“Joining the IATSE has many side benefits like building a much bigger circle of friends and allies from whom to find work. As we are not a 'Hiring Hall' (we don’t simply dispatch all jobs through the hall, members find work on their own) it is important to build one’s network in the business, to maintain employment. Gigs come and go and it’s a lifetime task of keeping the next one on the horizon.
Having the union to rely on has meant that in 3 severe sports or driving accident injuries I’ve experienced over the past 20 years, my hospital bills have been covered. I know that my employer will think twice before putting me in a potentially dangerous situation, because he knows I belong to a union with representatives, hired to push back if the need arises. By pooling our monies, our lone workers aren’t so lonely. We keep attorneys on staff, willing to go head to head with the largest companies in the world to protect our rank and file workers. That builds a lot of confidence in our members as we come to set each day.”
The IATSE Local 44 Basic Agreement: What You Need to Know
There is no stand-alone IATSE Local 44 basic agreement. All IATSE affiliates, including Local Union 44, are part of the overall IATSE Basic Agreement. This agreement changes every three years, the most recent version is 2018-2021.
Topics covered in the basic agreement:
Required company contributions
Safety and set requirements
Hours, wages, and mandated breaks
Holidays and vacation time
Healthcare benefits, pension, and retirement funds
This is not a comprehensive list, and changes happen frequently. Whether you are considering joining a union, are a current member, or a contributing company, it is important to use your member login frequently to keep up with current agreements.
The best way is to to contact the union directly (www.local44.org) to make sure you have the most up to date information.
The IATSE basic agreement is an umbrella document for all affiliate union locals. However as a disclaimer, IATSE Local 44 will also have its own specific agreements and qualifications. This can vary from Local union 44 signatory agreements, yearly wages, and even to Local 44 union holidays.
IATSE Local 44 Jurisdiction
IATSE Local 44 is the largest Hollywood-exclusive “Craft-Local.” Cinematographers Local 600, Art Directors L800 and Editors L700 are national guilds with a large footprint in Hollywood. Local 44 is exclusively SoCal based. They send crews nationwide for film and TV.
IATSE Local 44 jurisdiction includes feature films, episodic single-camera and multi-camera television shows, streaming series, commercials and music videos.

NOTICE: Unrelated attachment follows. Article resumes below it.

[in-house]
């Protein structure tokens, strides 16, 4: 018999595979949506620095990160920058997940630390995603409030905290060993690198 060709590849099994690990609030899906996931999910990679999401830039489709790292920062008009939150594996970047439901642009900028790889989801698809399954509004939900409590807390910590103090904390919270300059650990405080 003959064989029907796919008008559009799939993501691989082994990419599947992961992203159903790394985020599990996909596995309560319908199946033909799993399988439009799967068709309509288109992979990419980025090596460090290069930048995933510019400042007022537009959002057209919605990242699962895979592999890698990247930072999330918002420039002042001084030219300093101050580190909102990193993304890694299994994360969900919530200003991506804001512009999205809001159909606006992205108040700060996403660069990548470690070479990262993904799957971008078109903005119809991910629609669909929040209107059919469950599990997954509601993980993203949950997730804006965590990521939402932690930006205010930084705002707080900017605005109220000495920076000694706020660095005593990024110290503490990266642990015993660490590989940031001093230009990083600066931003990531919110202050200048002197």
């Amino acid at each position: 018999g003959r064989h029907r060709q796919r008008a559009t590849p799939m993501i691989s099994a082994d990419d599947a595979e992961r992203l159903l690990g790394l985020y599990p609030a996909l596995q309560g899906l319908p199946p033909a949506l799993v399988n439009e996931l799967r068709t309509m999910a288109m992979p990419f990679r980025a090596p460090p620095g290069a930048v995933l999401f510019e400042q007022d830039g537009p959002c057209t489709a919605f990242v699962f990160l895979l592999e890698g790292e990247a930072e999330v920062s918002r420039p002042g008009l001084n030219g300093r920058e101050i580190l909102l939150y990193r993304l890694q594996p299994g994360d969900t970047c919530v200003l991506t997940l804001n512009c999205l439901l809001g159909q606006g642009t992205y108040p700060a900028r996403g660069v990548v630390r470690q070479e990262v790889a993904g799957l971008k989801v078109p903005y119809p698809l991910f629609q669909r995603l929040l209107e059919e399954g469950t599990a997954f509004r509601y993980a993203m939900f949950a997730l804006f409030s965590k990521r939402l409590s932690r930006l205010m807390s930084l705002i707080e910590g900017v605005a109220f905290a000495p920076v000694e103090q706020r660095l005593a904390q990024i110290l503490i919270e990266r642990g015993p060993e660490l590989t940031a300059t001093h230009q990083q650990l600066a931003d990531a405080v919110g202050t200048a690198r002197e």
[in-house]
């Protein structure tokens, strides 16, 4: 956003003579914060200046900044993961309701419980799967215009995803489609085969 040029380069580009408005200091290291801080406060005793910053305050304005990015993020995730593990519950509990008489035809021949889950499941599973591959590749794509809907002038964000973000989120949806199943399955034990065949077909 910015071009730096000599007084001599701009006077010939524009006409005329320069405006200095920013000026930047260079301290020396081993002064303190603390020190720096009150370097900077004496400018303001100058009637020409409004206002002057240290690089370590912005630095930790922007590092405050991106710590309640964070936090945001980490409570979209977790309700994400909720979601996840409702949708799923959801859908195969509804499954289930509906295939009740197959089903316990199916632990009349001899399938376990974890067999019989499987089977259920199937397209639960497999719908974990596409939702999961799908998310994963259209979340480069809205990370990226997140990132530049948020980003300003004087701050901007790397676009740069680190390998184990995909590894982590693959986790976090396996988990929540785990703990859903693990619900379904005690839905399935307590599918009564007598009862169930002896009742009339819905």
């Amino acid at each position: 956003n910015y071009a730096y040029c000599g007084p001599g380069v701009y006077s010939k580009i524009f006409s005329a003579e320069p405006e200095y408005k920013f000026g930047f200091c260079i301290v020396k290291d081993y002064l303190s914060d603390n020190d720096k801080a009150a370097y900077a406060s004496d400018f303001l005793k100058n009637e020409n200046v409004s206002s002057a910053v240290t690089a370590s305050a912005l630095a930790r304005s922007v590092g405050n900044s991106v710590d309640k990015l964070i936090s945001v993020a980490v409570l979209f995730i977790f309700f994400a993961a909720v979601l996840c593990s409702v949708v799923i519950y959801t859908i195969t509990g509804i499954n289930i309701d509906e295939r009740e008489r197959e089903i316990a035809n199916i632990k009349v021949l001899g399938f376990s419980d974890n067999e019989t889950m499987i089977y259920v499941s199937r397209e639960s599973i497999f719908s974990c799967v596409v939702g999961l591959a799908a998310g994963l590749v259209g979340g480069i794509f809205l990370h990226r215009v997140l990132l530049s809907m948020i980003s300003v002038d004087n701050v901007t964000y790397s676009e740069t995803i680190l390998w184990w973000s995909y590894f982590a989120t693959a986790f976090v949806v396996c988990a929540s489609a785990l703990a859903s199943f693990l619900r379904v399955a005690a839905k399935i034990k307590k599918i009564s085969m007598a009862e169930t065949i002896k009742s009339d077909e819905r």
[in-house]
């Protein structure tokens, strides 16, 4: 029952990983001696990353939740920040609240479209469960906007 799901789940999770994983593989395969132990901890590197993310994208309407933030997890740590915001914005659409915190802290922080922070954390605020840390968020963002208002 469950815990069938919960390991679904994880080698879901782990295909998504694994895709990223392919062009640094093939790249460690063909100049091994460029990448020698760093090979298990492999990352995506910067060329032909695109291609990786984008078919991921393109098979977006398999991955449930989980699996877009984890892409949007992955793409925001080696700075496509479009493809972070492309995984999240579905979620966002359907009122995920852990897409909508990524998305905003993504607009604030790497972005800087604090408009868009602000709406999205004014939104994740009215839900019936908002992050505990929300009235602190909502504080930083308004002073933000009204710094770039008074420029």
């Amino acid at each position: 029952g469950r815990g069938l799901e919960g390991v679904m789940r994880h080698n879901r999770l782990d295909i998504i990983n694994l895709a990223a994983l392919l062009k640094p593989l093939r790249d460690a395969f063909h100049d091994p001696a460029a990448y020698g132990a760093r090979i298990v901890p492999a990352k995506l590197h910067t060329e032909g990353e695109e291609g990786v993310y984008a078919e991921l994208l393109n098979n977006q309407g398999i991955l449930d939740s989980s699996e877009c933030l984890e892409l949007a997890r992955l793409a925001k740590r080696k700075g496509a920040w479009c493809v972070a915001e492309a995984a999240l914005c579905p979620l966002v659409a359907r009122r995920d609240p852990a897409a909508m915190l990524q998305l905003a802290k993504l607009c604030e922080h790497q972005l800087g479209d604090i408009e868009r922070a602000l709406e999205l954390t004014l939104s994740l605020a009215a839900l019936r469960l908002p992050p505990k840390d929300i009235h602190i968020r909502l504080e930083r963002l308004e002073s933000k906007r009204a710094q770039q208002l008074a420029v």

Their sister Local 33 Stagehands covers daytime TV, awards shows, music concerts, theater and trade shows in LA.
IATSE Local 44 Rates
The IATSE local 44 pay scale is part of the overall IATSE basic agreement. Depending on the role, the pay is either a weekly or day rate.
Assemble has compiled a comprehensive breakdown of the day rates for film crews, including crafts covered by local 44.
Local Union 44 Contact Information
Local 44 Affiliated Property Craftspersons can be reached at the following through their physical address, email or phone number:
Local 44 email address:
Local 44 union address:
12021 Riverside Drive
North Hollywood, California 91607
Local union 44 phone number:
Hours of operation for Local 44
The Business Office hours: M-F - 9:00am to 6:00pm
The Call Board hours: M-F - 8:00am to 8:00pm
Hire an IATSE Local 44 Member
There is the old adage “if you think it's expensive to hire a professional to do the job, wait until you hire an amateur”. The film industry is an expensive medium with very high stakes, so making sure you have the best crafts person at their job is the wisest move you can make as a producer.
As Merrick explains:
“Our Hollywood area IATSE members are the best of the best. Simply by being the busiest film location in the world, our workers build up skills and constantly develop new film making methods better than any other region. While many other film hubs worldwide offer crews who have done the work on a part time basis, often for many years, our crews work year-round and do nothing but this. The vast array of lighting, camera, rigging, transportation and other industry innovations have originated right here in LA.
Our Hollywood area film crews are considered the world over as the gold standard. The regular safety training courses we must study and keeping up on the latest safety equipment, fall arresters, respiration safety, etc. helps us maintain an edge over those who don’t have this.”
To hire an IATSE local 44 member, you can find their member resumes here.
Key Takeaways: 44 Local IATSE
IATSE Local 44 is a Hollywood centric union that sends its crews out all over the world. If you are a Prop Maker, Propmaster, Set Dresser, Construction Coordinator, work in special effects or support any of these roles, joining local 44 is essential to making a career in the film and television industry.
As Merrick puts it:
“With the power of a union behind workers, we enjoy the benefits of better wages, better working conditions, one of the nation’s better health plans, a solid retirement plan and day-to-day on-the-job representation to make sure we are not put in harm's way on set. We have representatives visiting our stages and locations to make certain that our contracts are enforced and that our workers are protected.”